At Gwynedd Mercy Academy High School, the monarch butterfly is a symbol of school spirit and pride. With a new school year underway, the private, all-girls high school has launched an innovative new scheduling system that is generating great momentum and buzz among students and families of Gwynedd.
With the moniker, “Monarchs in Motion,” the student-centered schedule extends beyond academics and creates a structure that provides flexibility and empowers students by giving them more control over the time, path, place, and pace of their learning and development.
In the spring of 2019, Gwynedd Mercy launched a five-year strategic development plan and identified five goals to focus on — education, leadership, wellness, connection, and vitality.
“One component of the goal for education was to look at the student’s schedule critically, especially because it is at the core of the student experience and connects to each of our other goals,” said Dean of Academics, Anne Casavecchia. “In living our mission, we always want to be innovative in the ways that we educate, inspire, and empower our students at Gwynedd Mercy.”
Students, parents, faculty, and staff all weighed in with feedback about the traditional eight-period schedule where students attend the same eight classes in the same order each day, or block schedules where curriculum is studied for a single semester. Gwynedd Mercy partnered with Independent School Management (ISM), an educational consulting company, to analyze their traditional schedule and design an alternative system that met the needs and interests of everyone involved. The school also looked to their mascot, the monarch butterfly, to embrace transformation and reach new academic heights by putting a rotating schedule in motion.
Monarchs in Motion
The research-based academic schedule introduces a rotating cycle of 60-minute classes where students attend classes at different times to enhance attention and learning.
“When teachers and students have a full hour in the class, they’re able to dive more deeply into the content than they would in 40 minutes,” said Casavecchia. “The schedule also rotates, which offers great benefits. For example, if I struggled in a particular subject and I had that subject at the end of every day when I was tired, it might not reflect my best performance. Now with the schedule rotating, students have classes at various times of the day. It also assists our student-athletes who occasionally have early dismissals. Now they’re not missing the same classes on a routine basis.”
Each day the rotation of classes differs. With a rotating schedule, students attend four of the eight total available courses each day, with a total of eight rotating days. In Gwynedd Mercy’s rotation, there is a built-in Community period each day between the first and second periods. The 55-minute period grants students additional meeting time with teachers and counselors and more time to complete independent work and assignments during the school day. With this structure, students have added time for social development, emotional engagement, and co-curricular activities.
“It’s a dynamic period. It puts the kids in the driver’s seat,” said Dean of Student Affairs, Eileen Carty. “They get to decide how they’re going to manage that time. Every day, their Community period is going to look different. They might have a club meeting one day. They might have an appointment with a college counselor the next day.”
In addition to the daily Community period, students also have a Seminar period built into their schedule. The Seminar period allows for the implementation of the Wellness Curriculum. Multiple departments have collaborated to deliver content to students in areas that fall outside of their academic requirements, including topics such as interviewing, resume writing, stress, and service. This allows for an intentional approach to addressing student needs outside of the classroom.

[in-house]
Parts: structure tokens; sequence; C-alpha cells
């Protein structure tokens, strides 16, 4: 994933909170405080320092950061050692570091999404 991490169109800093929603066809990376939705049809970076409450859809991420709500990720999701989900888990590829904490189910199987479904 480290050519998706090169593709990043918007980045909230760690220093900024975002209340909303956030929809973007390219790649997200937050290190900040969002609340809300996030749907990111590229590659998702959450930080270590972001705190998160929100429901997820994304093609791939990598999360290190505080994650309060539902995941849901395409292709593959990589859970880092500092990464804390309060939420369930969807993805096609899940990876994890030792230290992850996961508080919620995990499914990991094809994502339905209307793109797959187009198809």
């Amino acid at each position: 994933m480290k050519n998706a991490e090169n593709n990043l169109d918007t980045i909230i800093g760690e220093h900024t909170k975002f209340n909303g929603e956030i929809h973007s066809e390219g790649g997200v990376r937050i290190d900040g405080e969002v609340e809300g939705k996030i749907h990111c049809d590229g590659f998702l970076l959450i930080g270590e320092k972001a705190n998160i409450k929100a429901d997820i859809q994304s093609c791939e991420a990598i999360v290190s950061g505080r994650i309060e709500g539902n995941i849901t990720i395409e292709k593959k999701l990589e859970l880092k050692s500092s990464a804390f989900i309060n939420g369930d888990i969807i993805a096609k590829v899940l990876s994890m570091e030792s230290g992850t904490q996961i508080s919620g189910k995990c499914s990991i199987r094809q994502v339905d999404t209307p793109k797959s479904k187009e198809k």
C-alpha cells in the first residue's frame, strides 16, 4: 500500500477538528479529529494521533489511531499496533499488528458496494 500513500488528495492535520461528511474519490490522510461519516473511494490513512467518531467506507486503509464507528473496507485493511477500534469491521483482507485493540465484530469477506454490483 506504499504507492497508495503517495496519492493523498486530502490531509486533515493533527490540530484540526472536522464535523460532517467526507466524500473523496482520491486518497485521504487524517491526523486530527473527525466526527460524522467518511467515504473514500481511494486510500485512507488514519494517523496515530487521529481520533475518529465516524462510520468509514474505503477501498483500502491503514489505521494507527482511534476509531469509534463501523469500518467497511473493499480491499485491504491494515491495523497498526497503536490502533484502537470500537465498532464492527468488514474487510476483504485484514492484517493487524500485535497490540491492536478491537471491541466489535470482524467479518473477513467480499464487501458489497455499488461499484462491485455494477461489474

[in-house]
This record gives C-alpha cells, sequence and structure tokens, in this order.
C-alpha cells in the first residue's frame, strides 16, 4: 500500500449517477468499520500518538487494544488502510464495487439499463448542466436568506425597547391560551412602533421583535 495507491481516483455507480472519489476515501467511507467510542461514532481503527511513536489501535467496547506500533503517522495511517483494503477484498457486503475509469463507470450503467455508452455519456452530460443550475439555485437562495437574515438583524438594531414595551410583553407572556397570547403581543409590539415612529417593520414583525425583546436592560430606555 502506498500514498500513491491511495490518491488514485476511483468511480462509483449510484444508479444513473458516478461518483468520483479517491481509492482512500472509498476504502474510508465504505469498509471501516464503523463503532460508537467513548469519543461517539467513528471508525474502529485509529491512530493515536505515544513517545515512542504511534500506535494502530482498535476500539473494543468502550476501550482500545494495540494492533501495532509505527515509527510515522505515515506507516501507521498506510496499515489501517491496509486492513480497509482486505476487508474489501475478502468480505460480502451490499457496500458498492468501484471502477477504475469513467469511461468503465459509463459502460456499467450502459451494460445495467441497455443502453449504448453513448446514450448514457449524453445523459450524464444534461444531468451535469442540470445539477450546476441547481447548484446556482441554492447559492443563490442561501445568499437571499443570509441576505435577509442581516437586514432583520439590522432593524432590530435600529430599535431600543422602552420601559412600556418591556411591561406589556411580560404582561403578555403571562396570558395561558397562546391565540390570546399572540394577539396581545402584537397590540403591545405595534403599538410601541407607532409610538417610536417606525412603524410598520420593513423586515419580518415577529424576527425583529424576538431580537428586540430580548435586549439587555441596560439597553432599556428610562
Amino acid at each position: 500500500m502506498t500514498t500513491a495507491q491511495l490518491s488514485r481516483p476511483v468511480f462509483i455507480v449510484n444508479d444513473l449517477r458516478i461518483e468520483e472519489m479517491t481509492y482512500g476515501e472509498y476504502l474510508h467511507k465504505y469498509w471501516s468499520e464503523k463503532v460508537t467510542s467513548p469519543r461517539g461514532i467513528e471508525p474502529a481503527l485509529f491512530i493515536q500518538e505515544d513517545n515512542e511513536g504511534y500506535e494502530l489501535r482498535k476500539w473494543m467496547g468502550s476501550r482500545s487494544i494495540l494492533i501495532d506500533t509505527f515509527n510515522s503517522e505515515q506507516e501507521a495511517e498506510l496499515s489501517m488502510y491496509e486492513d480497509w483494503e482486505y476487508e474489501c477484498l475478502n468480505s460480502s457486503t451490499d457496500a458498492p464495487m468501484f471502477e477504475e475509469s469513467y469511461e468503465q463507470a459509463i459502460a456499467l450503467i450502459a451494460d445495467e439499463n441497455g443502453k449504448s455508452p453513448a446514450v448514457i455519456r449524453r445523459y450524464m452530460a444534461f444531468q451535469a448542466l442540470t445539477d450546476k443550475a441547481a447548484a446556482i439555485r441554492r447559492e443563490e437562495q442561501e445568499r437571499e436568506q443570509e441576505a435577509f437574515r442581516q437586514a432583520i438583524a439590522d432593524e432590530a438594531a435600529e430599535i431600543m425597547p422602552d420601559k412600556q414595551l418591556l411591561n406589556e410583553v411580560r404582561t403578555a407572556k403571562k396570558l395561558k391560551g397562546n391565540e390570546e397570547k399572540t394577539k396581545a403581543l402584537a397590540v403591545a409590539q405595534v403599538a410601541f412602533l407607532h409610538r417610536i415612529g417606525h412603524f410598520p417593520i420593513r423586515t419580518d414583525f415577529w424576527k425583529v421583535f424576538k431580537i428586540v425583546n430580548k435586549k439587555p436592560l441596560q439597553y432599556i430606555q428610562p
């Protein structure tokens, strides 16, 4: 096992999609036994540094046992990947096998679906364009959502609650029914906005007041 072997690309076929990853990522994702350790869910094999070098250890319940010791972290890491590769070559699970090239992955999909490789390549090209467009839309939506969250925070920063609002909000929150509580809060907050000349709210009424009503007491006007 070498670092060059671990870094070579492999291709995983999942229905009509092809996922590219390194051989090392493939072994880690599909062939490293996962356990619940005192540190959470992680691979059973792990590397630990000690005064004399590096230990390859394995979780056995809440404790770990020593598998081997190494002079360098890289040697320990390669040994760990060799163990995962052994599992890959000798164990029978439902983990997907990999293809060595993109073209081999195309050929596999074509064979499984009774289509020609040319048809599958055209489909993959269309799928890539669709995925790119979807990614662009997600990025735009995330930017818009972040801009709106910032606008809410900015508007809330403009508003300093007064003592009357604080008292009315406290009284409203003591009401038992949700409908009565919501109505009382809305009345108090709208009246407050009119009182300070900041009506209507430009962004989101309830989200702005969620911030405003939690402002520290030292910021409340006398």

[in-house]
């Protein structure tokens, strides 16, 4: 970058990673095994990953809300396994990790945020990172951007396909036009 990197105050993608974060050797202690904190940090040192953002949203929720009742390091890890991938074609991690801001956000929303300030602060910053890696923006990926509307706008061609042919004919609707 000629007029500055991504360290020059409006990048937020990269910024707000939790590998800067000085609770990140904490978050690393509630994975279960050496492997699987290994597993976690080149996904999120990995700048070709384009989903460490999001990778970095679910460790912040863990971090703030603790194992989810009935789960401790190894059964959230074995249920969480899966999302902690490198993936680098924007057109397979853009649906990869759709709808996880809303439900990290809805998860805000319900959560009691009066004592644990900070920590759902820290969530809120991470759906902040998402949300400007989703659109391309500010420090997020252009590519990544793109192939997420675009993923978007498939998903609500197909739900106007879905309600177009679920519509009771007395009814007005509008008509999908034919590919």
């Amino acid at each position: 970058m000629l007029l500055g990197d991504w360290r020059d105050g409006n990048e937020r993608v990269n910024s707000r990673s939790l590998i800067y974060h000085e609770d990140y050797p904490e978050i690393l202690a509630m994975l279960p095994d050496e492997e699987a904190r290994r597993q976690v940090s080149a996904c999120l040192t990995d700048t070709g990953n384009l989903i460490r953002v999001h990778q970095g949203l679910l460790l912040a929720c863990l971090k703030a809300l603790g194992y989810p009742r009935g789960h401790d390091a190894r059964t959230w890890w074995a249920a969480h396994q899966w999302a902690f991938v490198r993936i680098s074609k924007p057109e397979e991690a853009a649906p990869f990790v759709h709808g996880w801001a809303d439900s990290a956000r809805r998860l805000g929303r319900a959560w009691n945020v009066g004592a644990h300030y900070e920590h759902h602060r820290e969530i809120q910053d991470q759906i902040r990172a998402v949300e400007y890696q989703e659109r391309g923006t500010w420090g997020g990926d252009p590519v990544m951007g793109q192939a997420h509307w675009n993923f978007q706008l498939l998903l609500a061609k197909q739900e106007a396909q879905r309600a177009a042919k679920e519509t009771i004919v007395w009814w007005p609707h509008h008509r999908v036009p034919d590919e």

The newly implemented schedule is a tool where students can view time as a resource, and productivity and proactivity hold high value. Carty shares, “As a college prep school, naturally an emphasis on academics is important. An added critical component for our committee when creating the new schedule was intentional time and space to afford students balance. This contributes to the holistic development for each and every Gwynedd student — mind, body, and spirit.”
“Parents and students are already overwhelmingly supportive and invigorated by the great changes,” said Director of Enrollment Management, Kim Dunphy Scott ‘84. “It’s been a seamless transition, and students recognize that they can utilize their time more effectively in the classroom to help manage stress. Now, students come home with less homework, and seniors have more time to complete college applications with their counselors. We’re offering our students creative and innovative solutions to succeed and invest in themselves. By investing in themselves, they can be and do better for and with others.”
For a school which was founded more than 160 years ago, this notion is nothing new. Mercy Education first began in the 1830s by a young woman in Dublin, Ireland, named Catherine McAuley. With a modest inheritance from a family she had served, Catherine opened the first Mercy school, recognizing education as the means to inspire and empower others to serve themselves and those around them. Today, the legacy of Catherine McAuley carries forth as Gwynedd Mercy Academy High School continues to educate, inspire, and empower young women to be merciful in spirit, innovative in thought, and courageous in leadership.
Gwynedd Mercy is hosting an Open House on Sunday, October 3 from 11AM – 2PM. All prospective students and their families are invited to meet with Gwynedd students, faculty, and staff, and experience guided tours of the campus facilities. Register at gmahs.org/admissions.